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Gove Gets Half an Idea On Education

Political battles in the classroom | It's still about schools | The Economist

In an interview with an Economist journalist available at http://economist.com/audiovideo/britain, the shadow education spokesperson Michael Gove praised Tony Blair's education reforms while promising that a Conservative government would imitate the Swedish model to allow churches, charities and even groups of parents to open schools without seeking council permission.

Gove also said that urgent reform of the education system will be address the current situation whereby "less than half of Department for Schools, Children and the Family's total expenditure" is "spent in the classroom".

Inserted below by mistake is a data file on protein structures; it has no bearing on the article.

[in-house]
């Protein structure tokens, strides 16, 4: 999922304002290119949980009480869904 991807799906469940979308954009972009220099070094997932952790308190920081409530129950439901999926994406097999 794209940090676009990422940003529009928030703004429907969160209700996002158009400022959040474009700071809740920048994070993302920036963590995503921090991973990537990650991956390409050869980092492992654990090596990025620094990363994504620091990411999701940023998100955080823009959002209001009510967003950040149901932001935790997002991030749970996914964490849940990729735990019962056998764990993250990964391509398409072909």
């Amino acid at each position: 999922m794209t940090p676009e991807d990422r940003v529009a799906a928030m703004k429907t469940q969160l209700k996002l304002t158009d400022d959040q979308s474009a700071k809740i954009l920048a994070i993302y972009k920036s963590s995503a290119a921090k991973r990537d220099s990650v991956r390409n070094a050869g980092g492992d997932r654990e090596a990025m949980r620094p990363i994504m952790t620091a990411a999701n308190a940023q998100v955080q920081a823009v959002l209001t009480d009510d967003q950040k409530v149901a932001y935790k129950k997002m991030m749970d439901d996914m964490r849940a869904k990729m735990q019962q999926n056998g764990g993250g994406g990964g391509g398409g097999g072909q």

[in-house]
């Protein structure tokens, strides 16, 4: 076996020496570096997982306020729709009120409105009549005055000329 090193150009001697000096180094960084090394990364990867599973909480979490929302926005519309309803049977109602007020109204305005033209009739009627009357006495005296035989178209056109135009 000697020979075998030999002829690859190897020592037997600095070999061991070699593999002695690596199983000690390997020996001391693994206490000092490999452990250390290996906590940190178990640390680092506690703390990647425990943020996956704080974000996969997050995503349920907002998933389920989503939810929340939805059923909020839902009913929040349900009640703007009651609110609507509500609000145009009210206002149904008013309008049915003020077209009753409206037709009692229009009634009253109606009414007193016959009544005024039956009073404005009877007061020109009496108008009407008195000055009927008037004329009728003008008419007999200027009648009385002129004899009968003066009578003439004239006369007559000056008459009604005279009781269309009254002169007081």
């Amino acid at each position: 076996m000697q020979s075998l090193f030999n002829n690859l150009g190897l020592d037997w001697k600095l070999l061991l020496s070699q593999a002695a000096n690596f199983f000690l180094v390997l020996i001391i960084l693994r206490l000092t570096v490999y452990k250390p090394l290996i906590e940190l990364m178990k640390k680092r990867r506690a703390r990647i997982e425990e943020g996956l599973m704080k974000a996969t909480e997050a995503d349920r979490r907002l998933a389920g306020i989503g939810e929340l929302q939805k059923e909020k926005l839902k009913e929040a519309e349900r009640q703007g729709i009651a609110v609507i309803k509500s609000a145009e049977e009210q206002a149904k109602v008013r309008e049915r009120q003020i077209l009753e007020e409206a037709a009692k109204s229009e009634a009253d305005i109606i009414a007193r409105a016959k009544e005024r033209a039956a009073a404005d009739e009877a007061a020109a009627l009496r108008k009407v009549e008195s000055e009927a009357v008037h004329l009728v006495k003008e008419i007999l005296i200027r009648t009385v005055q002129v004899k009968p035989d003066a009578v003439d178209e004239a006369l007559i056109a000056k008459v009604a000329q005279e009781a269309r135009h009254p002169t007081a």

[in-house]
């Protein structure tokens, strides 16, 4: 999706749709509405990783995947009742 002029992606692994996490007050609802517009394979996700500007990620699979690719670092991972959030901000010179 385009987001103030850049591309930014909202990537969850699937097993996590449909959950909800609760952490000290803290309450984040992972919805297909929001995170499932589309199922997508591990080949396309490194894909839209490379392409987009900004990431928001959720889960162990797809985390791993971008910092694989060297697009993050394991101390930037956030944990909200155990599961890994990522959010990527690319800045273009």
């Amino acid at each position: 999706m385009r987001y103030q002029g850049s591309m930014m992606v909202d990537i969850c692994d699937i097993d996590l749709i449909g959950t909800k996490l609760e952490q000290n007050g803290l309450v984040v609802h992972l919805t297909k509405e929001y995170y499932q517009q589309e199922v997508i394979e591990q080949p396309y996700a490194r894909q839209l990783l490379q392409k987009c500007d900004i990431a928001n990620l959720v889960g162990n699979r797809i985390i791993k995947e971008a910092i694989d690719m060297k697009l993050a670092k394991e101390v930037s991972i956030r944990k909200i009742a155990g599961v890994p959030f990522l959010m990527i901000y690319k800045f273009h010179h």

Gove believes that emulating the Swedish system, however, could quickly create 200,000 school places in England. When asked how the Party proposed to fund reforms in a recession, he answered that local authorities will "Look to cut the fat within its own system. Everything from the amount of money spent on maths advisors and school improvement partners to educational consultants. All of this is money that's not being spent in the classroom."


All this could have been had, for the asking and for almost nothing, 30 years ago. But the Torybuggers rejected vouchers.

We would by now have had a mass-working-age-population, that knew what words meant, that was critical, that was sceptical of politiciano-mountebanks, and would never have voted in ZanuLieBorg. Who knows? We might even have left the EU.

As it is, the cesspool is very deep, and it is a long climb out.

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